My foundation in Psychology is always present in my work, so much so that I often fail to notice it. However, I've recently had numerous conversations with clients in which my knowledge is front and center. The topic is emotional fatigue, and it is showing up everywhere.
What is emotional fatigue?
Emotional fatigue is a bi-product of heightened and sustained stress. When we experience stress, our brain triggers several responses. Emotions such as anger, resentment, or frustration accompany the release of chemicals that speed up breathing and heart rate (commonly known as the flight or fight response). Usually, the source of stress resolves, and neutrality (or homeostasis) resumes. Fatigue is the result of this system being on continuous alert.
Signs of emotional fatigue
As one of my clients recently said, emotional fatigue is sneaky. Our bodies have a natural adaptation process that causes us to tune out the ongoing alerts from our limbic system. So we are going along thinking everything is normal until we hit a trigger that spikes our limbic system, and suddenly, our response seems disproportionate to the event (especially to those around us).
Other emotional fatigue symptoms include difficulty focusing on tasks, decreased productivity, impatience, depression, and lack of energy. These symptoms are cumulative and create a reinforcing loop of negativity and dysfunctional behaviors. With the pandemic, our desire to return to "normal life" before the COVID-19 virus fuels a constant feeling of frustration and resentment. It is like a bed of hot coals, allowing our negative emotions to flame up quickly.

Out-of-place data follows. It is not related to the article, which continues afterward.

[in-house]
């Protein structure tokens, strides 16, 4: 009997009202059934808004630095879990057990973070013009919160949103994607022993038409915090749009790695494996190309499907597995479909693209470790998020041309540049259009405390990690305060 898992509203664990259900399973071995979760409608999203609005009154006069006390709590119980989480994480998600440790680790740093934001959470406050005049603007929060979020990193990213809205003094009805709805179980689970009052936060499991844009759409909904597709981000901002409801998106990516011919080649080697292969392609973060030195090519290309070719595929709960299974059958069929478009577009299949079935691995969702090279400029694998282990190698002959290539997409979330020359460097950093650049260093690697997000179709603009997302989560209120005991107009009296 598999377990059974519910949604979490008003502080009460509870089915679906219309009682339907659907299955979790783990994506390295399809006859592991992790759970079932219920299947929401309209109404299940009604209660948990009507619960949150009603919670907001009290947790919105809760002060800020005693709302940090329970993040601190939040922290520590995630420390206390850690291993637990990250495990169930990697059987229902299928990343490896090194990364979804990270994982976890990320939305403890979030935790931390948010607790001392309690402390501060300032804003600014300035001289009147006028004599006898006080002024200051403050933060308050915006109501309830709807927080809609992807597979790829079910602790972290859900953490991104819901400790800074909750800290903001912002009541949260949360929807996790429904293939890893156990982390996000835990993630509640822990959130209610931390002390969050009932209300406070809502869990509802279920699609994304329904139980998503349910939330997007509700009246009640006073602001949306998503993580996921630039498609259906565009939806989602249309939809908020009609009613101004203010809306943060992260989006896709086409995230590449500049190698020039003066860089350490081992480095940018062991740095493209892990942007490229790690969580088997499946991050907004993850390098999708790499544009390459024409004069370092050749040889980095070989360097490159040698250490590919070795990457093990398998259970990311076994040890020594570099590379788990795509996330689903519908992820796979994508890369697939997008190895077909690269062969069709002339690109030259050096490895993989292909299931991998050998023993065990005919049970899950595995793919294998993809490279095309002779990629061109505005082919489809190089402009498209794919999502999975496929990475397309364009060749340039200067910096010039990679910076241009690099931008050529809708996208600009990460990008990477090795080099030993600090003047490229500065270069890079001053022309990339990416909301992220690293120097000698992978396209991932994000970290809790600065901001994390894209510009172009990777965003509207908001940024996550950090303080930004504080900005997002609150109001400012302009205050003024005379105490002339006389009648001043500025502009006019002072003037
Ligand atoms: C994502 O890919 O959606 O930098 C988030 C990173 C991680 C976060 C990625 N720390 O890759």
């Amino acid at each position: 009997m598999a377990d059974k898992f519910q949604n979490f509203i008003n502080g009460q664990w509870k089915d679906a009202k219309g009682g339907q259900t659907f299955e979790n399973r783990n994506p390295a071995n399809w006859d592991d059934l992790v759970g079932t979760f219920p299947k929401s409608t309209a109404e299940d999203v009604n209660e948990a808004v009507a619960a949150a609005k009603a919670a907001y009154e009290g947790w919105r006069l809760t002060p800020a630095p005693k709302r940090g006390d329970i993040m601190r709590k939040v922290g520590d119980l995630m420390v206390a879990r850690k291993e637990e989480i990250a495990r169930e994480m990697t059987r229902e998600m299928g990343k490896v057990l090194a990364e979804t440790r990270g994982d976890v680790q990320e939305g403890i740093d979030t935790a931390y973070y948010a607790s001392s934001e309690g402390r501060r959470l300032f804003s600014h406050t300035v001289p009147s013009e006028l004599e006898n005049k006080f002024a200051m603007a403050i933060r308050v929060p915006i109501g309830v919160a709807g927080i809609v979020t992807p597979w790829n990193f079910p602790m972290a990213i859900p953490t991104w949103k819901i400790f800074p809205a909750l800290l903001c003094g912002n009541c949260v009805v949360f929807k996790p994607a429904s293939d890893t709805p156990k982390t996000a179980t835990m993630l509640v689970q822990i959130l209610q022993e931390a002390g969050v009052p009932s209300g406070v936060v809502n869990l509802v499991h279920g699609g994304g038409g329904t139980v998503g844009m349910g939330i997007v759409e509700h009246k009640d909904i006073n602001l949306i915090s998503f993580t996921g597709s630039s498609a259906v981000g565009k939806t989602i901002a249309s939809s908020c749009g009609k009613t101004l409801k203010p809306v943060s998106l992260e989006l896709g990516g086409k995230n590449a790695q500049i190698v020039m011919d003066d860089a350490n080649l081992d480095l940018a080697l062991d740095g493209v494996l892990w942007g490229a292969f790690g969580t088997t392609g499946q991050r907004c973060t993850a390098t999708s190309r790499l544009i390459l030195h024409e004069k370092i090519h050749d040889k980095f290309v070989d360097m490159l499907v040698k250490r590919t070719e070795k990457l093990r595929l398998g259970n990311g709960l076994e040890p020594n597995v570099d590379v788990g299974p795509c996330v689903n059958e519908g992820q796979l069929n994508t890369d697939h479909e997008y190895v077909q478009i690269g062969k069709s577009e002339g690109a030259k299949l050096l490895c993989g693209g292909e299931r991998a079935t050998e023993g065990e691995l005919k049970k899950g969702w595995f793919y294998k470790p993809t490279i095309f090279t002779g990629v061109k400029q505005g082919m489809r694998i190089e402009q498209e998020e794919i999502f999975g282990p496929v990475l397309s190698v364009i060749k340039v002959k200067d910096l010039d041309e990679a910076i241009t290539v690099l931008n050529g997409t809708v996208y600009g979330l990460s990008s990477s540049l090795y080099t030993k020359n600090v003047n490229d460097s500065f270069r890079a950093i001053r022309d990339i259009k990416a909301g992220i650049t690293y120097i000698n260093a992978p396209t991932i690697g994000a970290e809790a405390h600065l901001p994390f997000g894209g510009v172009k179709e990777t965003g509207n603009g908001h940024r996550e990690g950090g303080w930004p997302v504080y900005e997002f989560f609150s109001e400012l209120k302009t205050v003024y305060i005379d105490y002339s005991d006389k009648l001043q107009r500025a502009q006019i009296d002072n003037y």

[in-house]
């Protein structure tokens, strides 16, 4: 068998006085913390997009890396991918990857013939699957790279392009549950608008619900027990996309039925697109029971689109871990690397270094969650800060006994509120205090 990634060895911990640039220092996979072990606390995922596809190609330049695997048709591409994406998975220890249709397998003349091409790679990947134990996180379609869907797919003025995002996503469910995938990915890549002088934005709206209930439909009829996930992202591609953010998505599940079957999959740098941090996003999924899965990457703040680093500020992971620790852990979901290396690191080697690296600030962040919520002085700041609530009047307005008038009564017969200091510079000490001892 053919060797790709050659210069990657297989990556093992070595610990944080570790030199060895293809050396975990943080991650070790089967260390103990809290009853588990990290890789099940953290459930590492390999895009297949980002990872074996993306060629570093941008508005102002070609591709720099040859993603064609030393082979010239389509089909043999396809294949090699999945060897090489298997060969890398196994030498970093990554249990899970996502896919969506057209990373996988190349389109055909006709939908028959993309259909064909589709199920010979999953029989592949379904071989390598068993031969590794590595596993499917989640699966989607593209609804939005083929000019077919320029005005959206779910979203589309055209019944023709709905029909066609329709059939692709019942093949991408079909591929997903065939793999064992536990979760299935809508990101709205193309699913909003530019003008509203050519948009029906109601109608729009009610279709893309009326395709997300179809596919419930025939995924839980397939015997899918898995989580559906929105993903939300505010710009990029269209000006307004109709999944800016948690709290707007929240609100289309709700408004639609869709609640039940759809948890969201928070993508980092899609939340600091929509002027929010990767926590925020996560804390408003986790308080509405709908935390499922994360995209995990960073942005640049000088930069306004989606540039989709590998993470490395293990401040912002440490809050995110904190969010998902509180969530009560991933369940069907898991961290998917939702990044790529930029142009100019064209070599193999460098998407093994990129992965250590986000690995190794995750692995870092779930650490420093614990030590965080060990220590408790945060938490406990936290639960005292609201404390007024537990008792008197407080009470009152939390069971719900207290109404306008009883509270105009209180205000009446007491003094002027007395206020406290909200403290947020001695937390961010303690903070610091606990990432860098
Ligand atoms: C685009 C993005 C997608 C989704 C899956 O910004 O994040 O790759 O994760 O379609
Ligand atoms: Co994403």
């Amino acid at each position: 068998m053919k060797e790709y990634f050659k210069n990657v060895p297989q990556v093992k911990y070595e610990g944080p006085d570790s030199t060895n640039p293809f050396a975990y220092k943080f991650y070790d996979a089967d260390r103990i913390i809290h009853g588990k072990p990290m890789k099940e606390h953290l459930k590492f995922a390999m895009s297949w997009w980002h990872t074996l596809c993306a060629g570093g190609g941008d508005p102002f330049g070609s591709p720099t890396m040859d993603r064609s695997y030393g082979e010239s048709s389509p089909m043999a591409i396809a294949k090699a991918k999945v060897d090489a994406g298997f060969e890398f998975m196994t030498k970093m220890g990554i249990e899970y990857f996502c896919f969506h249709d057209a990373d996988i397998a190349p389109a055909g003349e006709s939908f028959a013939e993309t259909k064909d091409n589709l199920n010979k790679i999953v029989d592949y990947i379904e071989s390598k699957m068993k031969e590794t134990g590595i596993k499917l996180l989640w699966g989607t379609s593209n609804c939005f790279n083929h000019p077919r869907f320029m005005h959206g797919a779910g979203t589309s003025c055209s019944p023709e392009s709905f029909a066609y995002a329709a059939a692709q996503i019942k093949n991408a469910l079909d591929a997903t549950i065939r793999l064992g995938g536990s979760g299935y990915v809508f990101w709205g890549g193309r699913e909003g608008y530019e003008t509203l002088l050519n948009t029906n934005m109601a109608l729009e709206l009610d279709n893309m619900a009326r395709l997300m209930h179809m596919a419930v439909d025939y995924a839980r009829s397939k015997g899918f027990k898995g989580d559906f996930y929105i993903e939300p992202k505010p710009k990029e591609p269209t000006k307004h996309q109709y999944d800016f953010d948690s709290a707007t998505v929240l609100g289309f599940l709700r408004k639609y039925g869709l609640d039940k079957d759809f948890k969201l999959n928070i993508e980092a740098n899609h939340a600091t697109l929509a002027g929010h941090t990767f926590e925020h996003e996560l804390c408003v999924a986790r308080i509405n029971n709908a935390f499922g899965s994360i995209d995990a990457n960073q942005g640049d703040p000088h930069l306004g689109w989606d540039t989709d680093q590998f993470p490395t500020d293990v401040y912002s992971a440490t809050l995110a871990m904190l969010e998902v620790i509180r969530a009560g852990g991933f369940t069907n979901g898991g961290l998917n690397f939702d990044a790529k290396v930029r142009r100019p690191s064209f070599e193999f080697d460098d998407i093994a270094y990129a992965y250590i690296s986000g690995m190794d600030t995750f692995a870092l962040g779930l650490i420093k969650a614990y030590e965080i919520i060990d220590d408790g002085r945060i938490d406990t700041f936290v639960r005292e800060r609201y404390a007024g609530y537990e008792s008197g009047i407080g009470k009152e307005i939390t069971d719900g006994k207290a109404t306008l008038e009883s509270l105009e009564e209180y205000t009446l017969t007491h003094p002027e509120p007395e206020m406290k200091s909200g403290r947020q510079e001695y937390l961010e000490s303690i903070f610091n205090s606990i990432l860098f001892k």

Dealing with emotional fatigue
Because emotional fatigue has a biological connection, there are no quick fixes. My general counsel is to have patience with yourself and others. However, it is possible to retrain our brains to have more control over our emotional responses. Here's a summary of a recent article by Angela Duckworth, Founder of Character Lab, that lays out the process.
Name it. Recognizing the presence of emotional fatigue in ourselves and others allows us to have more patience and forgiveness. Awareness is also the first step in breaking the cycle of negativity.
Get curious. Simply deciding to be more positive doesn't work. Emotional triggers are like bolts of lightning. They are swift, powerful, and automatically produced as a result of the conditions. Therefore, we have to decode the conditions to change our response.
Detect. You can't untangle your emotions in the middle of the storm, so a post-mortem is required. As you recall the incident, uncover the thoughts and interpretations connected to your feelings.
Reflect. Once you uncover your interpretation of the event, you can examine why those thoughts were triggered and consider what other interpretations or thoughts were possible: "How likely is this the only possibility? What else could be true?" Similarly, when on the receiving end of emotional outbursts, it is helpful to ask, "What thought might have led to that emotion?"
Recalibrate. With consistent practice, the time required between experiencing emotions and recognizing their cause shortens, and so does the ability to reflect before we react. Angela Duckworth, Founder of Character Lab, provided these short-cuts for understanding the connection between thoughts and feelings.
If you or others around you are suffering emotional fatigue, I hope it helps to know that you are not alone. Being stuck in a negative emotional state is often judged to be a personal failing. However, psychology gives powerful insight into how this dysfunctional thinking and reacting pattern occurs and how to overcome it. If you'd like more information, be sure to reach out, I'd be glad to help.
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